Corresponding to the vapor deposition region VAR shown in FIG. 1, the organic material that is vapor-deposited to the apertures of the insulation film BNK forms the light-emitting layers OLE on the apertures of the insulation film BNK and therearound. The organic material film may lie off each of the apertures (the upper surface of the insulation film BNK) as far as not covering their adjacent apertures on the insulation film BNK.

This light-emitting layer OLE may include not only a layer observed with a light emission phenomenon but also other material layer(s) (organic material layer(s)) for lamination thereon. Other than such a layer observed with a light emission phenomenon, i.e., other material layers, the light-emitting layer OLE may include a hole transport layer and a hole injection layer for placement between the anode AD and the layer observed with a light emission phenomenon, and an electron transport layer and an electron injection layer for placement between the cathode CD and the layer observed with a light emission phenomenon. The light-emitting layer OLE may include all or any one of these four layers, or none of those. When all of those four layers are included, the layers are accumulated, on the anode AD, in the order of the hole transfer layer, the hole injection layer (layer observed with a light emission phenomenon), the electron injection layer, and the electron transport layer. This selection is dependent on the use purpose of displays, and the type of organic materials.

This organic EL display called “bottom emission type” emits light L from the surface of the glass substrate SUB1 to outside as indicated by an arrow. Here, the light L is the one coming from the light-emitting layer. In this sense, the cathode CD is regarded as having the light reflex. On the main surface side of the glass substrate SUB1, a sealing can SUB2 (sealing glass substrate) is attached so that the sealed content around the peripheral portion (not shown) is vacuum-sealed.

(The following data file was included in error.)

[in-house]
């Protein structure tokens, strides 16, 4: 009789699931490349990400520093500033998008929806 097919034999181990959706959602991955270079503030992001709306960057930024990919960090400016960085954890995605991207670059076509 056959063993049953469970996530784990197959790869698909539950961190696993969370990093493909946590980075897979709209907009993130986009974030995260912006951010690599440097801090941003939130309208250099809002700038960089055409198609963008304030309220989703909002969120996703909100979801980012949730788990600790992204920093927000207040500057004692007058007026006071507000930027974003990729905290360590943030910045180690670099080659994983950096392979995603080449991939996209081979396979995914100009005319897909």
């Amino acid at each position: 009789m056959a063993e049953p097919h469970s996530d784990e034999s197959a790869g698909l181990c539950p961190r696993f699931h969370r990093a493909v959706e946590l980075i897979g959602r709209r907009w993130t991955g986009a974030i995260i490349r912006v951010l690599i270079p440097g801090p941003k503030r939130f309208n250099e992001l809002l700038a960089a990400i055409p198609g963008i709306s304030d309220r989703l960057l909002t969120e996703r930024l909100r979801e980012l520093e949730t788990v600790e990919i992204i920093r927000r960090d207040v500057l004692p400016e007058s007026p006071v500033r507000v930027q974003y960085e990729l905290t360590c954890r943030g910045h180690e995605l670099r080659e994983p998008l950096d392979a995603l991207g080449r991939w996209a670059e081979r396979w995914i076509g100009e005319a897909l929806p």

FIG. 12 shows an equivalent circuit for illustrating the entire structure of an exemplary organic EL display. This two-dimensional display includes a plurality of pixels PX in a matrix in a display region AR. The pixel PX has a pixel circuit of the organic EL in the structure described by referring to FIG. 11. The pixel PX is configured by a first thin-film transistor TFT1, a second thin-film transistor TFT2, a capacitor Cs, and an organic EL device OLED. The organic EL device OLED is configured by the anode AD, the organic light-emitting layer OLE, and the cathode CD, all both of which are shown in FIG. 11. In the display region AR, a drain lead DL and a gate lead GL are intersected. The glass substrate SUB1 is larger than the glass substrate configuring the sealing can SUB2, and thus lies off the edge of the sealing can SUB2. The part thus lied off the edge is provided with a drain driver-DDR, and supplies a display signal to the drain lead DL.

The gate driver GDR is directly formed, in the manner so-called system-on-glass, on the glass substrate SUB1 covered by the sealing can SUB2. The gate driver GDR is connected with the gate lead GL. In the display region AR, the power line CL is placed. The power line CL is connected to an external power source via a power bus line CB using a terminal that is not shown. Here, the system-on-glass is not the only option, and alternatively, a semiconductor chip may be provided.

The gate lead GL is connected to one of the source/drain electrode (drain electrode in this example) of the first thin-film transistor TFT1 configuring the pixel PX, and the drain lead DL is connected to the other source/drain electrode (source electrode in this example). The first thin-film transistor TFT1 is a switch for capturing a display signal into the pixel PX, and when the switch is turned on through selected by the gate lead GL, the electric charge corresponding to the display signal thus coming from the drain lead DL is stored in the capacitor Cs. When the first thin-film transistor TFT1 is turned off, the second thin-film transistor TFT2 is responsively turned on, and supplies the current corresponding to the size (ex. the voltage) of the display signal stored in the capacitor Cs to the organic EL device OLED from the power line CL. The organic EL device OLED emits light in accordance with the provided amount of current.

The present invention is applicable to general organic EL displays. Especially when the present invention is applied to large-screen organic EL displays for television receivers, the displacement between apertures to be vapor-deposited by a light-emitting layer and their corresponding vapor deposition regions can be controlled, successfully achieving a high manufacturing yield.

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Classifications
U.S. Classification313/500, 313/504
International ClassificationH01L27/32, H05B33/00, H05B33/14, C23C14/04, H01J33/04, G09F9/30, H01L51/50, H01L51/56, H05B33/02, H05B33/12
Cooperative ClassificationH01L51/56, H01L27/3276, H01L27/3244, H01L27/3246
European ClassificationH01L27/32M2B, H01L27/32M2W, H01L27/32M2